I think this line of thinking discounts MTGO. On MTGO you have to play by WotCs rules. We are in the era where MTGO shapes B&R policy (probably?) more than paper.

@Chronatog I do not know if this data is available from wizards, but perhaps the Meta reports assembled by @diophan and @ChubbyRain have player names called out and you could try and aggregate it in that way using their data as your source.

The simple fact is that MTGO is the only place where Wizards can view results of sanctioned vintage events on a Daily and Weekly Basis. I do not think that this impact can be minimized in any way shape or form, whether you believe it to be "representative" or not. To me, the impact of non-sanctioned vintage on B&R policy has always been hazy. Wizards can't "support" Proxy vintage, so do they ignore results of non-sanctioned proxy events? The days of having to wait months to run your new deck out in a tournament are long gone. I can play 8 rounds of sanctioned FNM style Vintage over 2 days with whatever pile of crap I feel like running out. If I had the time and will power I could play 12 rounds (assuming 3 out of 5 evening daily's fire a week) in addition to 5+ rounds on any given Saturday afternoon. I do not know your history in the format, but do you know how many Months it used to take me to play that many rounds of Vintage? Months, or even a year, and that was with me making the effort to travel to Waterbury's, SCG P9's and the like, and even then all of those events were non-sanctioned 5 or 10 Proxy.

Updating my post with with something just posted in the Vintage FB Group by a Tom Ribet (not sure if hes on the drain or not to give props to!)

10 Vintage Challenges since the restriction of Gush and Probe (80 decks). Here are the results:
25% of the Top8s are made by 6 players
50% of the Top8s are made by 16 players
75% of the Top8s are made by 33 players
53 individuals made Top8
Average attendance is 50*
2403 members are following this FB page. So the people who made the last 80 top8s represent 2.2% of the Meta!
I'm one of these members who reads & thinks Vintage everyday but unfortunately I can never participate to the online challenges (due to absolute shitest timezone). I know that many others who post here regularly don't play MTGO or can't participate to the challenges either.

  • I'm missing total number of players for challenges 24/06 & 22/07 (I suspect 24/06 was much less than 50 due to NYSE tourney)*
last edited by p3temangus

@Ten-Ten said in Turbo Xerox and Monastery Mentor:

Mental misstep cannot be restricted, ever, simply because cantrips exist. It's a necessary evil as FoW is, in blue decks.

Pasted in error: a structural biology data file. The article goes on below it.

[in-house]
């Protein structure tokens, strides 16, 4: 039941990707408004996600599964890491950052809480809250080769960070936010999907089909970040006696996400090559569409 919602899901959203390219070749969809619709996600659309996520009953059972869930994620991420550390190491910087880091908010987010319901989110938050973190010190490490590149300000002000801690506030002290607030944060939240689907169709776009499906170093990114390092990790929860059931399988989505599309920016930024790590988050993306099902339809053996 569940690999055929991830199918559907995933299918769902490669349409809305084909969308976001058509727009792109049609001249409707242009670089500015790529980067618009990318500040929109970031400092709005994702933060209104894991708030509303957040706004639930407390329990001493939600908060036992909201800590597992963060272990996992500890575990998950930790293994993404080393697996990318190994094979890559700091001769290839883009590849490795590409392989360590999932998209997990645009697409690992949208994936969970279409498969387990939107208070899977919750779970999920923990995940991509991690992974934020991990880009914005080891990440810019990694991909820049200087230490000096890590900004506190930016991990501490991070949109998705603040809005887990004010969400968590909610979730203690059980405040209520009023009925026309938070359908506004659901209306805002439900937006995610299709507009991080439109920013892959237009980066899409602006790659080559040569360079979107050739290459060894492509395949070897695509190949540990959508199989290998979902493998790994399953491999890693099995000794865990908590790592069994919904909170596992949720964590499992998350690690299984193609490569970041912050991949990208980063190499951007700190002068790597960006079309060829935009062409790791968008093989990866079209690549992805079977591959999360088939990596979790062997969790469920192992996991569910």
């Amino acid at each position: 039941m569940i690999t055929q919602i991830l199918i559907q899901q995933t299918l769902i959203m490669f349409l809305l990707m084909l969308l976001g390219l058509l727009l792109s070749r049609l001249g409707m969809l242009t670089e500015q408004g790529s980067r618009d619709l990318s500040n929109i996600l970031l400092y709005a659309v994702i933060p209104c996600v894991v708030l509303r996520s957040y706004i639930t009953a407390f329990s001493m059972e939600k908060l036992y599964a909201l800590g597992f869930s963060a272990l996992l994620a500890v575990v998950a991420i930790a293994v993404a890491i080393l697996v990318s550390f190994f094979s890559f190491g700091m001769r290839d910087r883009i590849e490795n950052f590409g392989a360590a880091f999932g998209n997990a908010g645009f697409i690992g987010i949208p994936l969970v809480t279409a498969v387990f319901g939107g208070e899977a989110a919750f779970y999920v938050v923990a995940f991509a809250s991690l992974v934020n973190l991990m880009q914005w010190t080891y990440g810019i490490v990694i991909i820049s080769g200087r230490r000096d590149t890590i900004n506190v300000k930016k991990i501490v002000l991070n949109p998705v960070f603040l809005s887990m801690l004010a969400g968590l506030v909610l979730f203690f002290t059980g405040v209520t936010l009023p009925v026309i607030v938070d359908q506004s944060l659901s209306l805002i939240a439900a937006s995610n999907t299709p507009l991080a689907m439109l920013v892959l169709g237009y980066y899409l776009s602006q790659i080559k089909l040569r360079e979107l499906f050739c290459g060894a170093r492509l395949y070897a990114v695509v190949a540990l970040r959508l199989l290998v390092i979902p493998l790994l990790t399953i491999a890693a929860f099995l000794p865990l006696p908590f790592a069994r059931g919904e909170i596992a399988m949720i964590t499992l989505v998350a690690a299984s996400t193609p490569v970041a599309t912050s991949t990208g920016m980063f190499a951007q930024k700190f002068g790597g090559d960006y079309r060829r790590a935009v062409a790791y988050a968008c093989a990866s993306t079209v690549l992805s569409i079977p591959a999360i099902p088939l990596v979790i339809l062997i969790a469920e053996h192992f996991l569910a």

Cantrips existed for 15 years without Misstep. So did Dark Ritual. The necessary evil argument is about as compelling as Pillar of the Format and Skill Testing. Force of Will and Misstep aren't really comparable for many reasons, I give you that they counter spells and are Instants.

  1. Force of Will requires deck building constraints. At design time.
  2. Force of Will requires casting constraints. At run time. You have to actually have another blue card.
  3. Force of Wills cost is steep. Free in the case of FoW is not free and the decision to go down a card in exchange for countering a spell is often a hard decision. (though an easy one when you are chucking a derpstep against Thorns and ranting about how the matchup is so oppressive)
  4. Nobody ever evaluates a card during deck building (what little deck building is still done) and says, "This is a good card, but it just gets Force of Willed".

This is the total opposite of Mental Misstep, dozens of cards are just chucked on the scrapheap because Mana vs. Free is such a brutal exchange. The ones that survive are mostly point discard, because those strategies may likely take a Misstep anyway. Anyone wanting to advance their board and is dumb enough to invest 1 mainphase mana without defending it without their own flush of Derpsteps is in for a miserable experience.

The dichotomy of Thorn vs. Misstep is miserable and needs to go. Restricting Misstep is a good first step.

@p3temangus said in Turbo Xerox and Monastery Mentor:

@Chronatog I do not know if this data is available from wizards, but perhaps the Meta reports assembled by @diophan and @ChubbyRain have player names called out and you could try and aggregate it in that way using their data as your source.